- The Washington Times - Tuesday, July 3, 2001

Intolerant green
"The authoritarian left is at it again: this time against John Stossel, a reporter who has the gall to report that our environment is far cleaner and healthier today than 30 years ago. For an ABC News show on phony environmentalism, Stossel interviewed some children to learn their views about the environment. Of course, they all reiterated the view dinned into them by most sources — that the earth is sicker than ever.
"Enviro-lefties subsequently got hold of the kids' parents, smeared Stossel, and persuaded the parents to yank permission. Sure, as Stossel acknowledges, the parents have every right to keep their kids from appearing on a TV show. But the context stinks. And we all know the Environmental Working Group's real agenda: to end any dissent on environmental matters, and stifle free speech by any means possible. The left did it to Dr. Laura [Schlessinger]. They will try to do it to anyone who dares take their often-silly ideas on. Kudos to ABC News for standing by Stossel. And kudos for Stossel for fighting back."
—Andrew Sullivan, writing on "Now Stossel Gets Muzzled," Thursday at www.andrewsullivan.com

Racial un-profiling
"The cops on the street have different names for it: de-policing, selective disengagement, tactical detachment. They even joke about it, calling themselves 'tourists in blue.'
"Whatever the term, rank-and-file officers in the Seattle Police Department say it is a spreading phenomenon in the city's black neighborhoods, and a logical reaction to chronic charges of police racism. …
"Many officers, wary of being labeled racists or racial profilers, say they hold back or bypass opportunities to make traffic stops or arrests of black suspects. …
"'It's real. It's happening,' said Eric Michl, a Seattle patrol officer for 17 years. 'Parking under a shady tree to work on a crossword puzzle is a great alternative to being labeled a racist and being dragged through an inquest, a review board, an FBI and U.S. Attorney's investigation and a lawsuit.' …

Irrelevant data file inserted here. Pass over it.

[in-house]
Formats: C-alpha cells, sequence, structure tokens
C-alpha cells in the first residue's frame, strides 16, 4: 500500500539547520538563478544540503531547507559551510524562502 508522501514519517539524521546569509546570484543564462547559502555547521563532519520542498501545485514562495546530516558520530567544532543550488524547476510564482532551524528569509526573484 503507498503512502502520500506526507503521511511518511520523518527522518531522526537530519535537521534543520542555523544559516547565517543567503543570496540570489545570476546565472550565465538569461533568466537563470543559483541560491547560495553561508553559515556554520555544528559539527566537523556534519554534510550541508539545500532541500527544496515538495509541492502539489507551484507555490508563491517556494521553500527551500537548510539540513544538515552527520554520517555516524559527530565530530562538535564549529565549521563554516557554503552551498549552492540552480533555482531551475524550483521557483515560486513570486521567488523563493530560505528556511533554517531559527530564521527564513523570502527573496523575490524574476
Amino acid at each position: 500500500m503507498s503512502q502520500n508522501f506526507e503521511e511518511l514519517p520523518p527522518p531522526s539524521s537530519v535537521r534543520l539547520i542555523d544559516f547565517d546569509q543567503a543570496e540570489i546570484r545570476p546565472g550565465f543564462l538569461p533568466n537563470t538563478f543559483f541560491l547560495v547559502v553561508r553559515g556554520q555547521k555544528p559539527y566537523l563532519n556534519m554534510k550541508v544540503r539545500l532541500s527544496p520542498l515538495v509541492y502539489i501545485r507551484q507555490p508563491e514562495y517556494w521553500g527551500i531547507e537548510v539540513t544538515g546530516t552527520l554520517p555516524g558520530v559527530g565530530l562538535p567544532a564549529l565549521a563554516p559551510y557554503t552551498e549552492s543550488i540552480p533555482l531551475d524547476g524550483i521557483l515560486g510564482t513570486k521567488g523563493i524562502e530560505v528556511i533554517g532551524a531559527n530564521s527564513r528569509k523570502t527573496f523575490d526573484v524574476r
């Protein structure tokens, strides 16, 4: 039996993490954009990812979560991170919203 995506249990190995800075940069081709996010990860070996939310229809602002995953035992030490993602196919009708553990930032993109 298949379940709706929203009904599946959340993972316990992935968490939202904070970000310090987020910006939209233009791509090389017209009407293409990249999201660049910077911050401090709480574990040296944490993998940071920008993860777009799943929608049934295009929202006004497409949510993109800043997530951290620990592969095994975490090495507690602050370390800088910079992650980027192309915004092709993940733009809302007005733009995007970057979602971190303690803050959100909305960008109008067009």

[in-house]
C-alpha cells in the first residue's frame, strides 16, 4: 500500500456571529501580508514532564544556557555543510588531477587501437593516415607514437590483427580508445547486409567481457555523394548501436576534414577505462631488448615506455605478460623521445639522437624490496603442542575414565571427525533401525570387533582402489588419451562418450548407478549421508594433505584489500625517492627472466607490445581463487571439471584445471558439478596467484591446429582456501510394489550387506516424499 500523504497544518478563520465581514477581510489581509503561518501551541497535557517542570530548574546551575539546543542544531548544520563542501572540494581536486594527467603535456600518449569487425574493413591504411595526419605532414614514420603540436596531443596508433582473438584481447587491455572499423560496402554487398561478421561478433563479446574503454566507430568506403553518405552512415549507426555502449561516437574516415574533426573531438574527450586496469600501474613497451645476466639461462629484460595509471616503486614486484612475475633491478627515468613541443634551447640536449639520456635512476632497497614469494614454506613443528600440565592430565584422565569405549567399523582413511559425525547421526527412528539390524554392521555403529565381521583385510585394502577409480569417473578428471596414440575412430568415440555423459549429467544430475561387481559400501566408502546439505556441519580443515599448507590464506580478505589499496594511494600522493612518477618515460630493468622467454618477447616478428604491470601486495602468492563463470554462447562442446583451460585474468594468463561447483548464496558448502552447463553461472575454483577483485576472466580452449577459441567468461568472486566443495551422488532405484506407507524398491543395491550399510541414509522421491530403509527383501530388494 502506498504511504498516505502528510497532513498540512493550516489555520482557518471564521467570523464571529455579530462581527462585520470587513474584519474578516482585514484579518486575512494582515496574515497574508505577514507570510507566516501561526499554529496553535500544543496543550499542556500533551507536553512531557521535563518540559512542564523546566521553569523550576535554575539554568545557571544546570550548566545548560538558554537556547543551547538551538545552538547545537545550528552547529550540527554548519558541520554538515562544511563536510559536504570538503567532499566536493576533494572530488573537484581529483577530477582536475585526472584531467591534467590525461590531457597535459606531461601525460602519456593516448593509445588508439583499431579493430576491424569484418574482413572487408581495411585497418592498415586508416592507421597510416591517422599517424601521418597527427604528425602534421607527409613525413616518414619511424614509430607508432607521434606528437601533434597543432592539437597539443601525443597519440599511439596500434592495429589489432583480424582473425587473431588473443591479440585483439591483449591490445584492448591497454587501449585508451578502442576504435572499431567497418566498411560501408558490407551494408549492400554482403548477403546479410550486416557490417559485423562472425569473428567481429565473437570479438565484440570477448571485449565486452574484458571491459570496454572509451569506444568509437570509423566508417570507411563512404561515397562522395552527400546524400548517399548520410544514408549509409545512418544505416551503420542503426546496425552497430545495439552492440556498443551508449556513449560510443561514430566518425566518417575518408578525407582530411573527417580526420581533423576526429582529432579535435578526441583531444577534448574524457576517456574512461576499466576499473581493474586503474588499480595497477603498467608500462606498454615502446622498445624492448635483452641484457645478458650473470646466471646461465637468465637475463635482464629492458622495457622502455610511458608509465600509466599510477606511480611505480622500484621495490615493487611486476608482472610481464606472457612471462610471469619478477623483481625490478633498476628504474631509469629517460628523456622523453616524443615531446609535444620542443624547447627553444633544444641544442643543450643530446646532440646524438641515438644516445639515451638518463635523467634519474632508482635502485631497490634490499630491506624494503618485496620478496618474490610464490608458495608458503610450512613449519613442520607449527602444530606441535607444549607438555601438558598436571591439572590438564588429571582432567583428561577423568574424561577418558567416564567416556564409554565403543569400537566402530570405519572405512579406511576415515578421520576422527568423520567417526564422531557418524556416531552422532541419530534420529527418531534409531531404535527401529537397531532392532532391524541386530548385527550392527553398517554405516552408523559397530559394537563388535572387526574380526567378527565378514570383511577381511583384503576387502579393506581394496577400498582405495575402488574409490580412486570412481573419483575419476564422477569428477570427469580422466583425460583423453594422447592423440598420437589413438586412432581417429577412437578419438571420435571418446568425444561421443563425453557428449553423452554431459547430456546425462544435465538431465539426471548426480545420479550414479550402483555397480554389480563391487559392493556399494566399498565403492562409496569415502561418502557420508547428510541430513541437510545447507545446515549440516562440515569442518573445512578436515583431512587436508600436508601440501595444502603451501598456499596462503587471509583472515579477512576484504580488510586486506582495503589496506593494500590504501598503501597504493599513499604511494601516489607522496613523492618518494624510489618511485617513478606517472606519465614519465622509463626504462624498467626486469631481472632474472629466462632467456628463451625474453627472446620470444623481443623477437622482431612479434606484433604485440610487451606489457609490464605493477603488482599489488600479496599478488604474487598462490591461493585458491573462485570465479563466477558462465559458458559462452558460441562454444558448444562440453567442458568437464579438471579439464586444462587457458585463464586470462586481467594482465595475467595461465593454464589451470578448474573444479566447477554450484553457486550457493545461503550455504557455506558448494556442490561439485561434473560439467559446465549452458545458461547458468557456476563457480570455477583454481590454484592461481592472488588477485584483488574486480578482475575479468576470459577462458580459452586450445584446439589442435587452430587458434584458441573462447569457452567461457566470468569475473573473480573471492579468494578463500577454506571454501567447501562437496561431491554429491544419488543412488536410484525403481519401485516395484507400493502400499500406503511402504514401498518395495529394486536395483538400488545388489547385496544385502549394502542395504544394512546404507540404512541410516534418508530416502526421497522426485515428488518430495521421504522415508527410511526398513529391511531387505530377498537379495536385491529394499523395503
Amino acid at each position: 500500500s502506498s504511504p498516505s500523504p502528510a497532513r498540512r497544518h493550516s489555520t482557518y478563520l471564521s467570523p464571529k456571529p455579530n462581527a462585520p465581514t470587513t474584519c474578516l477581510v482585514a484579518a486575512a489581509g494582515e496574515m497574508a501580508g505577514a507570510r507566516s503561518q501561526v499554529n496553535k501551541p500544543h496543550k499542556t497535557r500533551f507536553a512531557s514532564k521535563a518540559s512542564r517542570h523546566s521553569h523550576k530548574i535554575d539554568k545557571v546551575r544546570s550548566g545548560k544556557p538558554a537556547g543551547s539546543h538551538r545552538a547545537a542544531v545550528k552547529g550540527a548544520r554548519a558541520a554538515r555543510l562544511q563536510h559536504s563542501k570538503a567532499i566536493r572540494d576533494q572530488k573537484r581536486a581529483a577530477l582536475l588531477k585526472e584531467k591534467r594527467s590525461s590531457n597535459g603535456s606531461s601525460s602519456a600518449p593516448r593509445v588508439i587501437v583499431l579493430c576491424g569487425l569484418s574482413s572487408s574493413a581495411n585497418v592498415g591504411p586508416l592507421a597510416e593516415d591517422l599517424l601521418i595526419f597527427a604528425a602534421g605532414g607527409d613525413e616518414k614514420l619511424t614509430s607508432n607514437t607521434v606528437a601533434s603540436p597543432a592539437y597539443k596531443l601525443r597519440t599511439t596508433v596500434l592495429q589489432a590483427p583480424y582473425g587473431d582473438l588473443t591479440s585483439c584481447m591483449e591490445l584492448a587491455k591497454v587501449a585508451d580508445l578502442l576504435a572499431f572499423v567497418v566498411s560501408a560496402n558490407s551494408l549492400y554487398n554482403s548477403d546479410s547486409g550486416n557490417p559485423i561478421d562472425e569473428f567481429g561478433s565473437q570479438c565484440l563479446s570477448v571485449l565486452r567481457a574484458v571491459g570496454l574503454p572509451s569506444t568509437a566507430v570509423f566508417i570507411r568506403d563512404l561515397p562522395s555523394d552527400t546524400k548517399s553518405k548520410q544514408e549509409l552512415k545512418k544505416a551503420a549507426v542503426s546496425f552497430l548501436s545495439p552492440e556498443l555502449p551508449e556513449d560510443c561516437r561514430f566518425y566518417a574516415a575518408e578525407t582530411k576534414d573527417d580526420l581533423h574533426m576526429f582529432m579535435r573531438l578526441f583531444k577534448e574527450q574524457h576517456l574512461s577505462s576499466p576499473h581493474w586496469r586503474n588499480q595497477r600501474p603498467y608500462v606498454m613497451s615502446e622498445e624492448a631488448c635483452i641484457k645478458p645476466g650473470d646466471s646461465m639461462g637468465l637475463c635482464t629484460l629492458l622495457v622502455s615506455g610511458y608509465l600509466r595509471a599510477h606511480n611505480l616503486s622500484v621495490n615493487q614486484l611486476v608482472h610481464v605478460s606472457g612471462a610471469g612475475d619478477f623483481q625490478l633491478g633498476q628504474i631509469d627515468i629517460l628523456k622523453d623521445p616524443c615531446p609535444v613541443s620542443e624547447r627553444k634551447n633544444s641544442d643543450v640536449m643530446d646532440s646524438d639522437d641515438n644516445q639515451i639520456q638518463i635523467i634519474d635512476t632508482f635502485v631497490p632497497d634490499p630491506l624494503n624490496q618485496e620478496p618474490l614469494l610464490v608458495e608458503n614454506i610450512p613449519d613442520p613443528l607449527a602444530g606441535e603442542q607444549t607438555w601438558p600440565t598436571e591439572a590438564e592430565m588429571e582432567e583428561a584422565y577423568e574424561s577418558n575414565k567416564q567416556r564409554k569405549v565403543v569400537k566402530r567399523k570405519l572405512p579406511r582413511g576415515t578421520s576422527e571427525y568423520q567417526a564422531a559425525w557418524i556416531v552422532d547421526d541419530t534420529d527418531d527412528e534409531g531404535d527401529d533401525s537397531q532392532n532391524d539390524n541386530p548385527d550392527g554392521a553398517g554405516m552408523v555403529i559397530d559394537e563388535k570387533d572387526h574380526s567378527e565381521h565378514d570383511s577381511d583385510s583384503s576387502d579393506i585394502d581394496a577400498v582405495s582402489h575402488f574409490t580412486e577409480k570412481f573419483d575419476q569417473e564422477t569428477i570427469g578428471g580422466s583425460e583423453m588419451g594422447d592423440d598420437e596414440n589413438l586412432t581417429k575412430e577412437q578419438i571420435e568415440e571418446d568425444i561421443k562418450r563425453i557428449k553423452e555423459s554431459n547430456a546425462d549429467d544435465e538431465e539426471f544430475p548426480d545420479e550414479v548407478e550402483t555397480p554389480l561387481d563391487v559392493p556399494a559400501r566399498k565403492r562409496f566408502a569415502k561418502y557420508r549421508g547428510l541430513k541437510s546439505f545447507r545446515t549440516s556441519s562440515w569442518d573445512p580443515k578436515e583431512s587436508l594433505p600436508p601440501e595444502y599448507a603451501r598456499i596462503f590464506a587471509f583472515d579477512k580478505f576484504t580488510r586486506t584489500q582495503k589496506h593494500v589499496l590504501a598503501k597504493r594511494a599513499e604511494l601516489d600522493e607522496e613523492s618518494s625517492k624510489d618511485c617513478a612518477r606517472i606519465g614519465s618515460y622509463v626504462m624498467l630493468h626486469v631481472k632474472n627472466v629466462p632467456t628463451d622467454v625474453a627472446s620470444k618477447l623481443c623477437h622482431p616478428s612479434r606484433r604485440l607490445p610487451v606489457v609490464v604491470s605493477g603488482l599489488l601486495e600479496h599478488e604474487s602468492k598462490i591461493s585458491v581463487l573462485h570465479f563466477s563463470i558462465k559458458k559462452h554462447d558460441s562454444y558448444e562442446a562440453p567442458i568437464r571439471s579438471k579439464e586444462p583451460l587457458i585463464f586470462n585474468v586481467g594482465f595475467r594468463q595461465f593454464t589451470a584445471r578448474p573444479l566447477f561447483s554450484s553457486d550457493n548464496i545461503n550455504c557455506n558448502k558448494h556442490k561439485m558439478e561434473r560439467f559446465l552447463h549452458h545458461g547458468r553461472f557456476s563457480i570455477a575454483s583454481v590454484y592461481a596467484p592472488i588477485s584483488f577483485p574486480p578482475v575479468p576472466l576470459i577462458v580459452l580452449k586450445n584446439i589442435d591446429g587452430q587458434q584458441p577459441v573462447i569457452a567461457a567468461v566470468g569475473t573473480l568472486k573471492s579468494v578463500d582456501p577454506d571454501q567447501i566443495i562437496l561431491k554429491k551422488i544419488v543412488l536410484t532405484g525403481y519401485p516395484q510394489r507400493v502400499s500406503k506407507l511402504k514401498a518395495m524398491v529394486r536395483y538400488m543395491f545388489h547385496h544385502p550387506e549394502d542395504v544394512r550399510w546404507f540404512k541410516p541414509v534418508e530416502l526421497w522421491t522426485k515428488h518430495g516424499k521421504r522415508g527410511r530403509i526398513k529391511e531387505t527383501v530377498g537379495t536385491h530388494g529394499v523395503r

"Many officers see the racial-profiling dispute as a distraction to doing their jobs.
"'It's a ghost. It's a phantom,' said Ken Saucier, a veteran of 16 years in the department. He is black. …
"Saucier and other officers cite statistics that consistently show blacks commit a disproportionate number of crimes, especially violent crimes. Department of Justice studies show black males, who make up 6 percent of the population, commit 40 percent of the violent crimes. The vast majority of the victims are also black."
—Alex Tizon and Reid Forgrave, writing on "Wary of racism complaints, police look the other way in black neighborhoods," June 26 in the Seattle Times

Celluloid comics
"Michael Bay's 'Pearl Harbor' … uses computer animation seamlessly blended with live action to produce the same kind of heightened reality you find in a comic book. In theory, there should be nothing wrong with this. … But it unquestionably contributes to the sense of excess that seems to me inseparable from the experience of this picture. There is too much of everything (beginning with too much money), and the views of the actual attack on Pearl Harbor are too perfect — perfect as they can only be when drawn, as in a comic. …
"History has always been to the movies more or less a quarry out of which pretty stones, agreeable to our own taste and the fashions of our time, can be removed at will, but there used to be about this process … a sense of shame. Some effort was always made at least to pay lip-service to the otherness of the past. The comic book mentality does not bother — or, in the case of Baz Luhrmann's 'Moulin Rouge' or Brian Helgeland's 'A Knight's Tale,' it positively cultivates the illusion that the people of previous generations were just like us."
—James Bowman, writing on "Sneak Attack: Hollywood vs. History," in the July/August issue of the American Spectator

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